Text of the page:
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You have bad taste in music

| Monday, September 26, 2016

In a world where anyone can put together a public playlist on whatever music streaming service they subscribe to, so many people are fixated on the idea of having a good taste in music.

But what does that even mean? We don’t judge people’s taste in other mediums of art as much as we do with music. You rarely hear someone say that their friend has a bad taste in watercolor paintings. Not only because watercolor paintings are rarely a topic of conversation in the first place, but also because art cannot be objectively ranked in that way.

Despite this, many people hold the idea that music can be objectively evaluated. Sure, there are plenty of albums that have more popularity, are more inspired works of art and generally more pleasing to listen to.

But the objectivity stops there. Everyone has different tastes for a reason, and whatever someone likes can be in good taste. Every genre has something to offer, every genre appeals to each person differently.

Does this mean that it is not possible to have a bad taste in music? No. We should rethink what it means to have bad taste in music. It is not bad to like any particular song or artist; it is bad to restrict yourself to one particular genre or type of music, placing that genre on an infallible pedestal that is superior to all others.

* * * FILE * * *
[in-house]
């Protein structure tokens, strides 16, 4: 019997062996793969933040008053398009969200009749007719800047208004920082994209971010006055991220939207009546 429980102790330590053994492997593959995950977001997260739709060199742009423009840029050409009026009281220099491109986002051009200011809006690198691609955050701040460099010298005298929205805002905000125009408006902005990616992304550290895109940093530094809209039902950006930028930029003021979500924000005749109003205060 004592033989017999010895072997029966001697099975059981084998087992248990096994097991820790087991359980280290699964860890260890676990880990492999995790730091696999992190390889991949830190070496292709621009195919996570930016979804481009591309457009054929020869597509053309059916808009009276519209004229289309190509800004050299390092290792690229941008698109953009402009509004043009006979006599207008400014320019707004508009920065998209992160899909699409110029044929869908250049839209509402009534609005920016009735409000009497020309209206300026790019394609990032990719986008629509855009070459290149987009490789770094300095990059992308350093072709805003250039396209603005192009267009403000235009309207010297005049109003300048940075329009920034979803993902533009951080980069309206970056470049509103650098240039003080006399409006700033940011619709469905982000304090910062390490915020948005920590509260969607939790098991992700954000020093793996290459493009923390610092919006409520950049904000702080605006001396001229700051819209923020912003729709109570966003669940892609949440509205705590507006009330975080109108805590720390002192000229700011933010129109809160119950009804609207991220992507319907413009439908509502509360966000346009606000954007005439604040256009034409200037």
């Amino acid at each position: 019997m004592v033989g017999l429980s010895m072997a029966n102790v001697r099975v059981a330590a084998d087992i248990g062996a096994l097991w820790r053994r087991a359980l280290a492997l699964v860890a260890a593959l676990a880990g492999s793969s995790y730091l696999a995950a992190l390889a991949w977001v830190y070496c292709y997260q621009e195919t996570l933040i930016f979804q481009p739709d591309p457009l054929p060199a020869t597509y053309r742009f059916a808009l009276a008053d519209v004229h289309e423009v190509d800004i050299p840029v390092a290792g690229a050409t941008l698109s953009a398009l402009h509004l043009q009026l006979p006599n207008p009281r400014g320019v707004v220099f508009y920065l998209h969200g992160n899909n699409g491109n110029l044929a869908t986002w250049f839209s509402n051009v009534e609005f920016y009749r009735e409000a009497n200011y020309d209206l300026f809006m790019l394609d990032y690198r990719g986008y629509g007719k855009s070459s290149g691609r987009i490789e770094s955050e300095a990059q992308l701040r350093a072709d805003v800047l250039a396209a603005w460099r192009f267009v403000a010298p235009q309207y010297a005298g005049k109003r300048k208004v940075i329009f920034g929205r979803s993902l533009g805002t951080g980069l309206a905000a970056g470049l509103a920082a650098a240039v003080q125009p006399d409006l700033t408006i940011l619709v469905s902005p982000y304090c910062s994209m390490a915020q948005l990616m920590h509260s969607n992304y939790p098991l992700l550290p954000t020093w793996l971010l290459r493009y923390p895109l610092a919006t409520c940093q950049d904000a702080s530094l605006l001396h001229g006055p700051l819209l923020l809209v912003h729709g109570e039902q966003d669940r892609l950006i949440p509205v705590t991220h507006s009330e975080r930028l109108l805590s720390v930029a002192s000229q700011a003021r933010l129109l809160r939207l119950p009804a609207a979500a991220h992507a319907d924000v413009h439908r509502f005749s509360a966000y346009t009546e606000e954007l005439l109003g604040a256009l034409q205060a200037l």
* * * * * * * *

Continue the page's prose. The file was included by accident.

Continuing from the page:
The world is so full of interesting music and access to it is better than ever. So go out and search through different genres. Always be on the search for new music. This is what good taste in music should be: the will to explore. Finding one genre that pleases you and then stopping there is a crime.

When I make playlists they are never based on a mood or genre, each playlist is a look into my taste in music at a particular time in my life. They are not restricted by any type of music, so they are not the best for playing all the way through for other people to listen to. Instead they are a personal retrospection, and all of the music in each set is forever connected to emotions from a past time.

Constant exploration is exhausting during times where you don’t find anything you particularly love. During those stretches of time I really appreciate looking back and listening to the songs I put in the time capsule months or years ago. But no feeling is better than listening to an amazing album for the first time, hearing new sounds you haven’t heard before that make you instinctively nod your head.

You have a taste in music. Make it better by exploring.

The views expressed in this column are those of the author and not necessarily those of The Observer.

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About R.J. Stempak

R.J. Stempak is a sophomore computer science major who enjoys basketball.

Contact R.J.